Not every pit bull terrier, Rottweiler, Doberman pinscher or German shepherd deserves to be labelled as dangerous. Yet there are frequent reports of dog attacks by these breeds in particular.

This is, in part, because of the there-goes-another-one syndrome. If one case of a rogue dog is reported in the media, you can be sure that two or three others featuring the same breed will follow soon afterwards. I am uncertain whether this is a conscious seeking for examples to back a theory or a subconscious increased awareness of cases involving a specific breed. I do know that the kindest dog I ever met (apart from my own, of course) was a very gentle Rottweiler and the most vicious, even given to unprovoked attacks on its owner, was a Lhasa Apso.

Downplaying the good-dog stories about the breeds that are frequently given a bad rap is another way of perpetuating negativity. The report of the Buzz story I heard on CBC radio, for example, merely referred to "the family dog." Had the news been about a dog attack rather than a dog hero, I am sure the breed would have been named. By contrast, the recent story in the Citizen made a point of noting that Buzz is a pit bull-cross.

The bombardment of negative stories about pit bulls or Rottweilers creates
another issue. They frequently become mascots for people wanting to project a tough image -- no more accessories than studs, knuckle-dusters, chains, body piercings, black leather jackets and jack knives. (Think Bill Sikes in Oliver/Oliver Twist and his bull terrier.)

Not that I am saying that every owner with multiple piercings and a Mohawk haircut is a bad dog owner. That would be the same as profiling dog breeds. But just as certain breeds are bred for particular purposes, it is more likely that those aiming to project an image of aggression and potential violence will train dogs with pain and punishment rather than love and praise. And a dog with a bad puppyhood is just as likely to have social problems in later life as a person with a bad childhood.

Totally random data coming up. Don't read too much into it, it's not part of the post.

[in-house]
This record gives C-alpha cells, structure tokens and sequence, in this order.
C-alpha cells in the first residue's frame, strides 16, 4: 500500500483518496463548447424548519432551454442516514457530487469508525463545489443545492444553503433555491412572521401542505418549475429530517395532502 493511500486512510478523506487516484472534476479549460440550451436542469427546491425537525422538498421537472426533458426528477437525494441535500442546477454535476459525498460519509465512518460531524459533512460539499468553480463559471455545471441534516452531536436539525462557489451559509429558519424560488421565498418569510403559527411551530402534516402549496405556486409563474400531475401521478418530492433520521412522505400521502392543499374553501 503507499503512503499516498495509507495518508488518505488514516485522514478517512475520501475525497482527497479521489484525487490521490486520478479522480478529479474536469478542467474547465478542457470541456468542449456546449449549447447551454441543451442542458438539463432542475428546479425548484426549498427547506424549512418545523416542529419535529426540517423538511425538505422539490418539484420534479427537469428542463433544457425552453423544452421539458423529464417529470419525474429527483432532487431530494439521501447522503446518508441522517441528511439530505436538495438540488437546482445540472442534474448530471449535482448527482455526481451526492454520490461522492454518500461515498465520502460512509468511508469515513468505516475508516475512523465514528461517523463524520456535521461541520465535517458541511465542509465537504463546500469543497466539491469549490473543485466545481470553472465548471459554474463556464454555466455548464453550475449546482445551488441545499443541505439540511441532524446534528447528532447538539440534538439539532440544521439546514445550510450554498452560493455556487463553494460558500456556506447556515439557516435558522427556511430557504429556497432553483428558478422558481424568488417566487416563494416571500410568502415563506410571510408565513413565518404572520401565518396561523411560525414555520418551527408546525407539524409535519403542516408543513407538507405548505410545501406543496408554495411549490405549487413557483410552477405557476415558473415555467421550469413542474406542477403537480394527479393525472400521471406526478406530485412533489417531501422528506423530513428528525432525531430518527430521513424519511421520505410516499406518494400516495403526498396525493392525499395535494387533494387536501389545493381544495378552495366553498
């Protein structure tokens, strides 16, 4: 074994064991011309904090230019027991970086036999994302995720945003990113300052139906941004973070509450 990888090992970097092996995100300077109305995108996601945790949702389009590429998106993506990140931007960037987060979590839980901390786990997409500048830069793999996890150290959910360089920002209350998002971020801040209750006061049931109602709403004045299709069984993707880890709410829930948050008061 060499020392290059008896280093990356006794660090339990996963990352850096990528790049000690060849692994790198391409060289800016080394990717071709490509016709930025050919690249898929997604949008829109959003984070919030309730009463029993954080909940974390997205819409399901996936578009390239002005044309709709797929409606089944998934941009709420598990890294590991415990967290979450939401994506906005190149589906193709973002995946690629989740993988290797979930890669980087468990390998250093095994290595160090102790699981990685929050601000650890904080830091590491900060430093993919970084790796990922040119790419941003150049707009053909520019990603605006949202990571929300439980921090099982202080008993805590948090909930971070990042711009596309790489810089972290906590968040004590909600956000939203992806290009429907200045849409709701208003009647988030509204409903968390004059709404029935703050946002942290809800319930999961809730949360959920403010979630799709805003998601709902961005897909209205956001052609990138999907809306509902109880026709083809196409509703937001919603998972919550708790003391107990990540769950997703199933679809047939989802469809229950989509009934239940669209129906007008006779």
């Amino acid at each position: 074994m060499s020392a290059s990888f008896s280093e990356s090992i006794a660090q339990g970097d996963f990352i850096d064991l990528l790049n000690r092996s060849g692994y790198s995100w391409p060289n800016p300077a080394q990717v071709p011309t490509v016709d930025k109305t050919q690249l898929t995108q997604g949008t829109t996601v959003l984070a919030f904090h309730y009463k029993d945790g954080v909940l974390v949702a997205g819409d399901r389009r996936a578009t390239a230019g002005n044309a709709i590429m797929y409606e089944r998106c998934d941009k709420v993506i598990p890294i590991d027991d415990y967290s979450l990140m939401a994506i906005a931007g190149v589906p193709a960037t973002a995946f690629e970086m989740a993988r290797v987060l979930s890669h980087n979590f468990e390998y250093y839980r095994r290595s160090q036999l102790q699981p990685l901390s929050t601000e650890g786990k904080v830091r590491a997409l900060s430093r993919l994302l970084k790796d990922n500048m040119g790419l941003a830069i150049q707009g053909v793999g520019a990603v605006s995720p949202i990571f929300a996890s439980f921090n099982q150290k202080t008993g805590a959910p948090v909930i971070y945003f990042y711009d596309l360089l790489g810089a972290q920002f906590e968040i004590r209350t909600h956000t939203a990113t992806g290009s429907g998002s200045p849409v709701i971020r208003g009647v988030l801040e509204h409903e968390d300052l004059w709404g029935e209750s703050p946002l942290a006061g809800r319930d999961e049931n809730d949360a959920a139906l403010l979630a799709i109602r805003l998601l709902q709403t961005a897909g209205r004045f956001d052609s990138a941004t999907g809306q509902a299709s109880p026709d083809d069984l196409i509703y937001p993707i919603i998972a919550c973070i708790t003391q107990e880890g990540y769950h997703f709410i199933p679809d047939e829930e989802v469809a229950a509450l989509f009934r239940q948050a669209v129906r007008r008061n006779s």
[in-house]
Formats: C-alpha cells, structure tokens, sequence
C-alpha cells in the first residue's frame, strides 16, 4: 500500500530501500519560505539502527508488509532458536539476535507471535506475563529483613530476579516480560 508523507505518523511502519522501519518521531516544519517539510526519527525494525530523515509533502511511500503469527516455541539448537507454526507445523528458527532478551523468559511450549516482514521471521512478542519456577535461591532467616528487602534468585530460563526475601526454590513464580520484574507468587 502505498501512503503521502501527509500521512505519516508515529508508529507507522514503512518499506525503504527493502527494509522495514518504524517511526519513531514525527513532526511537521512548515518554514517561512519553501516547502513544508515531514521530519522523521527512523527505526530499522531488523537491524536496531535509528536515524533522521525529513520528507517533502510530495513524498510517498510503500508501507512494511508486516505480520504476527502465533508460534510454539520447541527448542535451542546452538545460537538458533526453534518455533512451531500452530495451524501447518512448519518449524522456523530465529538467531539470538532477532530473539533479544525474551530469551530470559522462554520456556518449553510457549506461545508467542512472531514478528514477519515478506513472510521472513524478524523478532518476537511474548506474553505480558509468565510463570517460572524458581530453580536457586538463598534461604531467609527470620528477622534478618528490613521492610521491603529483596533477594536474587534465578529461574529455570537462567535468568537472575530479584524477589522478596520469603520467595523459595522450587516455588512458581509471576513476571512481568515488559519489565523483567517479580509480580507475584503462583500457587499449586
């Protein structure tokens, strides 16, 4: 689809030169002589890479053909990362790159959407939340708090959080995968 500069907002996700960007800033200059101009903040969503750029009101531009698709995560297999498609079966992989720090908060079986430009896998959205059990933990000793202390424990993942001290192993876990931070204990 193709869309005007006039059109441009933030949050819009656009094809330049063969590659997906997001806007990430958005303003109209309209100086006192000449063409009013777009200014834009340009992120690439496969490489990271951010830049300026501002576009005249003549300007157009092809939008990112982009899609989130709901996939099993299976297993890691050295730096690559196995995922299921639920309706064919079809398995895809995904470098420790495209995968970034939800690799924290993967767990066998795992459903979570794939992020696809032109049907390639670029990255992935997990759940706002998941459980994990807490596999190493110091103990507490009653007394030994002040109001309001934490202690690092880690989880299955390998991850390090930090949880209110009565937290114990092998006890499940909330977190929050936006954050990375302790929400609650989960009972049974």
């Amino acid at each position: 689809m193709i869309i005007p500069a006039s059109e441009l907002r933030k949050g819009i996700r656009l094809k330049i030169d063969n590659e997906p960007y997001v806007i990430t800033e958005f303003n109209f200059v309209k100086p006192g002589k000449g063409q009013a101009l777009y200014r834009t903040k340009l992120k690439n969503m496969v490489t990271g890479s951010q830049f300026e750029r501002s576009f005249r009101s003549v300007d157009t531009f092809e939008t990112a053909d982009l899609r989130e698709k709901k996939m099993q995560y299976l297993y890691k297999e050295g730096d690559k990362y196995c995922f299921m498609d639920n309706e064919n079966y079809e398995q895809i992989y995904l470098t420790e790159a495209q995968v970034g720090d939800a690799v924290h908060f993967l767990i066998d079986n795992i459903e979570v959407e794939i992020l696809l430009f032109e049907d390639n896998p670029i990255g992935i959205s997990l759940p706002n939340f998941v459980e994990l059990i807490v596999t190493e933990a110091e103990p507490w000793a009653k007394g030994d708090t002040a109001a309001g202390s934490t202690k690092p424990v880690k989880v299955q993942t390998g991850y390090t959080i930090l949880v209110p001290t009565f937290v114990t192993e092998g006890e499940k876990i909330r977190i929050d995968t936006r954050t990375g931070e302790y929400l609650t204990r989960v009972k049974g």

Buzz, photographed giving its owner a very wet kiss after the incident, clearly comes from the type of loving home that results in good dogs of any breed.

For the record, descriptions of pit bulls, bull terriers and American Staffordshire terriers describe them as extremely courageous and ready to fight an enemy to the death, particularly to defend their owners. "A minimum of training will produce a tranquil, good, obedient dog with the ability to distinguish immediately the good or evil intentions of strangers." says Simon & Schuster's Guide to Dogs about the American Staffordshire terrier. Just as Buzz did.

October 20th, 2004, 11:11 AM
Popcicle the rescued Pitbull who became a Customes dog... sniffing out Drugs!!
Stubby the war hero Pitbull... and possibly the founder of the K9 corps!!
The 9/11 search and rescue Pitbulls!!
Mastiff- I agree, I will start putting a "hero/award winning" Pitbull in all my daily letters to MPPs.

October 20th, 2004, 11:19 PM
excellent idea you guys..lets start giving the MPPs a taste of what the media SHOULD be saying about pit bulls :)

October 20th, 2004, 11:26 PM
"Pit bulls are fourth from the bottom in terms of likelihood to bite you. The dog most likely to snap at you is a Spaniel.." from

Well, shouldn't they be outlawing Spaniels!?! Craziness! I'm really considering getting a Pit I think they're SO cute. Do you think they'd eat my cat?! I know they not recommended with other dogs? :D